Taxation Planning

The second area to look at is taxation planning.

It always surprises me that, in the surveys of small businesses, taxation planning is listed as one of the items on which small/medium enterprises are looking for more information.  Does this mean you’re not communicating with your accountant during the year?  Perhaps you should be contacting your accountant at the end of the six-month period and requesting a meeting, to consider your results for the first six months and to develop strategies for the payment of income tax that is emerging, based on those accounting results.  What is likely to happen in the next six months?

Future Planning

Future planning is a key area and is the area that accountants, who are offering business advisory services, will be able to really get involved with you.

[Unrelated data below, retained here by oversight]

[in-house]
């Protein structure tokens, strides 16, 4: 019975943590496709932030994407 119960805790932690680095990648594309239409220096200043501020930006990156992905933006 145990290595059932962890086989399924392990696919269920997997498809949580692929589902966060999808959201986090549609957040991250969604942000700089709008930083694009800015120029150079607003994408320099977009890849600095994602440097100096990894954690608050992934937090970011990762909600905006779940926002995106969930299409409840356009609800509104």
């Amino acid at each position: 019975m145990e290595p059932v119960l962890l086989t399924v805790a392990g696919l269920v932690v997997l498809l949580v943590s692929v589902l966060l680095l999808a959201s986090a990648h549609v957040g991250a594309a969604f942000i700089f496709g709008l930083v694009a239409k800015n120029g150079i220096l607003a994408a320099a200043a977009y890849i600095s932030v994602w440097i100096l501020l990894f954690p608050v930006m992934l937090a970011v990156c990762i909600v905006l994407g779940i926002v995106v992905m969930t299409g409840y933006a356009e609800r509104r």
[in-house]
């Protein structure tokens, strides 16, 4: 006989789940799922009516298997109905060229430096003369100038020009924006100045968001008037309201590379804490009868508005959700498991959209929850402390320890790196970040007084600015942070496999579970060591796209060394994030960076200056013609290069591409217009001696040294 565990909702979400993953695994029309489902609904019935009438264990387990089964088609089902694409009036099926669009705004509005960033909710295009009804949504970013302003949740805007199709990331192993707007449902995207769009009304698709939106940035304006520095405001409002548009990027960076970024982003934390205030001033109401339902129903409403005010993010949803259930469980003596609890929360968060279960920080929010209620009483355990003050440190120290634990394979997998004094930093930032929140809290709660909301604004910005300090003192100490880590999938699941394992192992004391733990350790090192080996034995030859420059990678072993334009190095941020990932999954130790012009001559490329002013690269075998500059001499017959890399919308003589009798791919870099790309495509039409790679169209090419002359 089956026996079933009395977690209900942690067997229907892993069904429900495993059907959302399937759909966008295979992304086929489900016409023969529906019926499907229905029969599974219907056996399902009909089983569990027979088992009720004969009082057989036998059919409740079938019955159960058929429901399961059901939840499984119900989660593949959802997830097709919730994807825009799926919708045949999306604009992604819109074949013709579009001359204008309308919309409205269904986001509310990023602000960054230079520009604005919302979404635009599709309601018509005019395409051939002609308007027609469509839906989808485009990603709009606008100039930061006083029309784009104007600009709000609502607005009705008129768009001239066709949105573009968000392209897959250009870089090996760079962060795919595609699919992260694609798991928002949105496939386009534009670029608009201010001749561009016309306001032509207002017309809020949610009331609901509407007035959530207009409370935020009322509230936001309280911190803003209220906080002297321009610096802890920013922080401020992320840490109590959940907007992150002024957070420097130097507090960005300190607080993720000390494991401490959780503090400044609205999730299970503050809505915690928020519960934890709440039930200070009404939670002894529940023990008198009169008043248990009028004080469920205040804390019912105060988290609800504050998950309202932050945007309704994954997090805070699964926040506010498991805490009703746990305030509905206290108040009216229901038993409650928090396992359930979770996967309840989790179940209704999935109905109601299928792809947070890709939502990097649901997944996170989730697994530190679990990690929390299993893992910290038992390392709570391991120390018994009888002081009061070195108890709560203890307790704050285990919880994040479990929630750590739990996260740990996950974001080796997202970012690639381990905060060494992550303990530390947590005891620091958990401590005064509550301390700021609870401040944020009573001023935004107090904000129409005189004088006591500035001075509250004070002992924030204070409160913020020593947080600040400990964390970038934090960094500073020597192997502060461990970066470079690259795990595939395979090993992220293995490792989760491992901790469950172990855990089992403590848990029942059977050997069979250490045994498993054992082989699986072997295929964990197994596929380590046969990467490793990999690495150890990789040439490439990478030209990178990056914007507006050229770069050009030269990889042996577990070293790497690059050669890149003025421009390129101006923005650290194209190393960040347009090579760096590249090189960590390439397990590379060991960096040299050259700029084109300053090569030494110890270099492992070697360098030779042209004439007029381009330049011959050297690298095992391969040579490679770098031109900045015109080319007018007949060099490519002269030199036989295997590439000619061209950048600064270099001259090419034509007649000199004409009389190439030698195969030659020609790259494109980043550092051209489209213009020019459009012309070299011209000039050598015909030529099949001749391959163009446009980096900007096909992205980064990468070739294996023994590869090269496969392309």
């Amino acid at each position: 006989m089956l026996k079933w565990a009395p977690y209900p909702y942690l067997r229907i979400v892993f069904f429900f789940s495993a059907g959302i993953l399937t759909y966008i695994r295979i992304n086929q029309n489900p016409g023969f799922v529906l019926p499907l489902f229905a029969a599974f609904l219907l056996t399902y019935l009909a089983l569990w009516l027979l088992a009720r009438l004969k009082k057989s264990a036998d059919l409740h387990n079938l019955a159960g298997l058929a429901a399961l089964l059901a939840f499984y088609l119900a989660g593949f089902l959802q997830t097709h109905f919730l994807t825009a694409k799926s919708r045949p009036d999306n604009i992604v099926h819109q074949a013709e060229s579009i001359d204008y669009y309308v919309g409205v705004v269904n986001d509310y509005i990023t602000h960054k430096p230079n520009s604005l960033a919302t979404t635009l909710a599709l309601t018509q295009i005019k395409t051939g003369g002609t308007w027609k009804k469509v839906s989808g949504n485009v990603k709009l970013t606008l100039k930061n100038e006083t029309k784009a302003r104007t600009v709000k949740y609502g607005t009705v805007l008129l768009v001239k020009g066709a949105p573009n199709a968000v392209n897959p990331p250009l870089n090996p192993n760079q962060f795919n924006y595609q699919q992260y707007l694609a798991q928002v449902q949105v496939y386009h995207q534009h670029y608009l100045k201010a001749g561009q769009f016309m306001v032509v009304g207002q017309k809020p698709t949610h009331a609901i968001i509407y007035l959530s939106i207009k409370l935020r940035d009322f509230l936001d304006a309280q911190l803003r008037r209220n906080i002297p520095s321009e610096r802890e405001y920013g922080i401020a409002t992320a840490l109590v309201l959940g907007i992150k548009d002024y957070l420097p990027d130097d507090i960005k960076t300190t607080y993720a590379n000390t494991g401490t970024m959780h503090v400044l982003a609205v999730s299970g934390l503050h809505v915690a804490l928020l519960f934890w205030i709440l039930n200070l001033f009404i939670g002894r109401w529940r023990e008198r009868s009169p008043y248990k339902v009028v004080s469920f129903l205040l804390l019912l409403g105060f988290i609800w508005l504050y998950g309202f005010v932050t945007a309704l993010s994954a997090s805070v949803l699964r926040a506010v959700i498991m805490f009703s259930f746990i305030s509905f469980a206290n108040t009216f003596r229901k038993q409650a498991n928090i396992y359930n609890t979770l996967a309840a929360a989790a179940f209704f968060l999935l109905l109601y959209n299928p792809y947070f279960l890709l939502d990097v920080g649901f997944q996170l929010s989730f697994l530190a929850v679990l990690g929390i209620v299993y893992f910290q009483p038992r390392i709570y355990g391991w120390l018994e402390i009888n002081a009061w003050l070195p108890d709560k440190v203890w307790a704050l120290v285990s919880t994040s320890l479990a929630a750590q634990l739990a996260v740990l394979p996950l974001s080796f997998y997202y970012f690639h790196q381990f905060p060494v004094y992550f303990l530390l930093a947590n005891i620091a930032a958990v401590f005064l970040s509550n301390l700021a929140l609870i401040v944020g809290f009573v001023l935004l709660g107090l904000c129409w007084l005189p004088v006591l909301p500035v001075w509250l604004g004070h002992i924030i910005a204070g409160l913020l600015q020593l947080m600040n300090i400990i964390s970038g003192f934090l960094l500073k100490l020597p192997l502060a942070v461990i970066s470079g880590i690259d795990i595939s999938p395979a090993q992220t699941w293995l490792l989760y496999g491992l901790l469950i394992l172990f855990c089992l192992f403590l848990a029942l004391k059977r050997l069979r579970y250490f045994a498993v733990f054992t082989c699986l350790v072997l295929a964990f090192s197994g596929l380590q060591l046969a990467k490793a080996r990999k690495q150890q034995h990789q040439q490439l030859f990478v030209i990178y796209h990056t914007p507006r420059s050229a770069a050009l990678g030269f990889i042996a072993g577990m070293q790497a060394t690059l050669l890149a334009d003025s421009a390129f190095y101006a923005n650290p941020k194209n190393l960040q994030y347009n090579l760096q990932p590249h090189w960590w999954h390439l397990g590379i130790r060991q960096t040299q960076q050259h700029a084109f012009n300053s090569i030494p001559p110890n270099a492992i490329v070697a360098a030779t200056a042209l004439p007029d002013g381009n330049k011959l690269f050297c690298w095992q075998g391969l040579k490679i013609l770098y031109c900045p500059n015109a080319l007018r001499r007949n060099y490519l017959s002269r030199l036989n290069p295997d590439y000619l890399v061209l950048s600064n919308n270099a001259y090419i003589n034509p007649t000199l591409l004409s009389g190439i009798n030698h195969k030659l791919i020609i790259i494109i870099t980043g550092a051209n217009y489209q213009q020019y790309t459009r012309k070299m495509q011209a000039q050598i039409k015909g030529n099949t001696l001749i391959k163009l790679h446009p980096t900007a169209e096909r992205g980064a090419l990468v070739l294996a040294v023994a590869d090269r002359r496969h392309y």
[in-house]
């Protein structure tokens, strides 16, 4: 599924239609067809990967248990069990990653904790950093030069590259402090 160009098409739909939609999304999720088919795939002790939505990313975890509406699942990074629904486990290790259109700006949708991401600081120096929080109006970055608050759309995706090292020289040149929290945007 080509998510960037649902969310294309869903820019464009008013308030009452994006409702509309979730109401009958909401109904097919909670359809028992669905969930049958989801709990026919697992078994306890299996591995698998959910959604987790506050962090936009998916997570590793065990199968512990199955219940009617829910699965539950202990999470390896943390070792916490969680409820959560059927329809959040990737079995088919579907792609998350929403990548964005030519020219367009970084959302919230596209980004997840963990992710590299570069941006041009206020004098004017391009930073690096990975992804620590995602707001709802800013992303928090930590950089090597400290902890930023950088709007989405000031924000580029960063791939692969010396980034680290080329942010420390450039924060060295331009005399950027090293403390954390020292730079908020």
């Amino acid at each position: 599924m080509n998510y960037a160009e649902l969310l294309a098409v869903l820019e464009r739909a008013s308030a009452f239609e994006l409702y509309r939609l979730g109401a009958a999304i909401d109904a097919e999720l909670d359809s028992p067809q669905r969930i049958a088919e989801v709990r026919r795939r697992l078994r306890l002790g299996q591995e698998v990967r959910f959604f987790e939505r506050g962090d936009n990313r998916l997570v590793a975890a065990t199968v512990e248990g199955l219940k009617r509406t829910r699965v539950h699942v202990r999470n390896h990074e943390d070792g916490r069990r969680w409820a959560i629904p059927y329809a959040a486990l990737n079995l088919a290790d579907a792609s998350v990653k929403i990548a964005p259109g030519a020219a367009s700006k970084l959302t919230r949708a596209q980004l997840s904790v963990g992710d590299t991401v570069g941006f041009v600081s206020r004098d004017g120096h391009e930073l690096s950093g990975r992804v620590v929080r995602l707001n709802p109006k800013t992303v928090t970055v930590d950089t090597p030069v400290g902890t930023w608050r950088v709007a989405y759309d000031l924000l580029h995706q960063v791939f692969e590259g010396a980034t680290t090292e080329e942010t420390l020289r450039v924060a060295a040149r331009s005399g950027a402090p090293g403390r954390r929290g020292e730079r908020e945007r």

Future planning is really supporting you, as the CEO, in operating your business.  In public companies, CEOs spends about 80% of their time on planning what’s going to happen tomorrow, next week, next month and next year.  Most small business operators do not have the luxury of that much time to spend in planning the future.  However, future planning is very important and your accountant can really make a contribution.

The Types Of Business Activities You Want

Business Plans

Part of future planning includes the preparation of business plans.  What is your business going to look like over the next 12-24 months?  This will also involve the preparation of budgets and cashflow forecasts.  Every business needs a business plan and a set of budgets and cashflow forecasts.  The budget and cashflow forecast should be prepared on at least three scenarios: